If sample size is: | sampling error* is: |
---|---|
10 | +/- 31.0% |
50 | +/- 13.9% |
100 | +/- 9.8% |
200 | +/- 6.9% |
1,000 | +/- 3.1% |
3,000 [1] | +/- 1.8% |
2,400,000 [2] | +/- 0.06% |
* "95% of the time (19 out of 20 times), the true proportion in
the population will be within +/- sampling error %"
[1] Sample size of the Gallup Poll (1936)
[2] Sample size of the Literary Digest poll (1936)
A technical note for the technically minded and curious--the sampling errors in the table were calculated under the assumption that the actual proportion = 50% (e.g., for a sample size of 1,000, 50% +/- 3.1%). If the actual proportion is different from 50%, the sampling errors are smaller, in accordance with the binomial formula, where sampling error = (1.96) x sqrt(P*(1-P)/N), where P=proportion in your sample, e.g., proportion voting for Roosevelt in the Literary Digest poll, and N = sample size). For example, if the population proportion is 40% or 60% (a deviation of 10% from the above assumption of 50%), the sampling errors in the table are lower by a factor of 0.98; if the population proportion is 20% or 80%, the sampling errors in the table are lower by a factor of 0.80. You really don't need to know this, but it's here if you want to! |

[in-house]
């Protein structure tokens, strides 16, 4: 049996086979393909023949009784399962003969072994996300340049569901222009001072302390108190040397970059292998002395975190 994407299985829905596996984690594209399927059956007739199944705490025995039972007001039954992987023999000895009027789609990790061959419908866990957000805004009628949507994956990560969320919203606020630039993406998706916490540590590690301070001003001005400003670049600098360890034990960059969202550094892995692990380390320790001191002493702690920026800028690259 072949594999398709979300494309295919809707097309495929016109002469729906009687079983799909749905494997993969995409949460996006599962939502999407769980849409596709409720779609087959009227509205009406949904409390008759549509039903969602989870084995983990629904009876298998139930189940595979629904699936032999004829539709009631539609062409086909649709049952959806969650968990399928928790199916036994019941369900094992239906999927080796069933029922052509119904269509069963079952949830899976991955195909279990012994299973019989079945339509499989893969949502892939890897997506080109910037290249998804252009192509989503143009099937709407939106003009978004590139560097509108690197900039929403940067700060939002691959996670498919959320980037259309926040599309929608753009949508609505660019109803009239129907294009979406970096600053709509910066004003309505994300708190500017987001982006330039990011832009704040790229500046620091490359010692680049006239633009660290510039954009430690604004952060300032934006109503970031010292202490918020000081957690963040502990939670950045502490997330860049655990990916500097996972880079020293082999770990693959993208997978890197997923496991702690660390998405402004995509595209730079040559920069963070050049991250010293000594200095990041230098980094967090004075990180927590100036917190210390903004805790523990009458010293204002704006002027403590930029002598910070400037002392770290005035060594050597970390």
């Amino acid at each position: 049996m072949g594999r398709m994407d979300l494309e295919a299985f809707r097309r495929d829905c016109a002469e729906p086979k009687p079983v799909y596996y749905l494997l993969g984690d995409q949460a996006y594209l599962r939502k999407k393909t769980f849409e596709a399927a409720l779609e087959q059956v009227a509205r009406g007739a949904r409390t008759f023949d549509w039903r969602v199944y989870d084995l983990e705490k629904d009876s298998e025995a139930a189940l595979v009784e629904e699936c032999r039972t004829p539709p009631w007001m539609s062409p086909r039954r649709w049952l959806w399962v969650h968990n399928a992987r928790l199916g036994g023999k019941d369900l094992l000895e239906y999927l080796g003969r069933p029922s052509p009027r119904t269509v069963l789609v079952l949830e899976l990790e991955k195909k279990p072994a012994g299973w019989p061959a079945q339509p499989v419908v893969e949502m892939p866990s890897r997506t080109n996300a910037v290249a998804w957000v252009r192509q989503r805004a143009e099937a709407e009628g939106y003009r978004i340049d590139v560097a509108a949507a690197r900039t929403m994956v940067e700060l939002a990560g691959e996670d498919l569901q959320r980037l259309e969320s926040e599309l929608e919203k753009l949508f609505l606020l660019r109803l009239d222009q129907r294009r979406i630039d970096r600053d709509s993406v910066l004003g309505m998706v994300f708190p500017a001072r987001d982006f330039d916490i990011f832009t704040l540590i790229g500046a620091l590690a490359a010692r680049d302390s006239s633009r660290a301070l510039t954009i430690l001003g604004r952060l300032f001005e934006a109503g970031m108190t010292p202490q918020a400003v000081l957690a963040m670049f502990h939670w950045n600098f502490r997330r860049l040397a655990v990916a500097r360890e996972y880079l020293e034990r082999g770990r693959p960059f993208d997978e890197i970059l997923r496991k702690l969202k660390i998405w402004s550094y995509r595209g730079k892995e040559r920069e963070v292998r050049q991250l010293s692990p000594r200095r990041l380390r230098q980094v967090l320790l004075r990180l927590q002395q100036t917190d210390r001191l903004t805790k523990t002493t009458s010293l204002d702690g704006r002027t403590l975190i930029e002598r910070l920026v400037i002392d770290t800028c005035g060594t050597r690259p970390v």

Example: Let's say that we take a random sample of Canadian voters, and that 50% of the sample support the Liberal party.
If our sample size is.... | Then there is a 95% chance that out of all Canadian voters, the percentage supporting the Liberals is... |
---|---|
50 | 50% +/- 13.9% (between 36.1% and 63.9%) |
100 | 50% +/- 9.8% (between 40.2% and 59.8%) |
200 | 50% +/- 6.9% (between 43.1% and 56.9%) |
3000 | 50% +/- 1.8% (between 48.2% and 51.8%) |
You can see from this example how the precision of the survey (i.e., reliability) increases with greater sample size. However, remember that reliability does not equal validity. In the case of the Literary Digest poll, the survey researchers had a very precise (highly reliable) but biased (low validity) estimate of the population.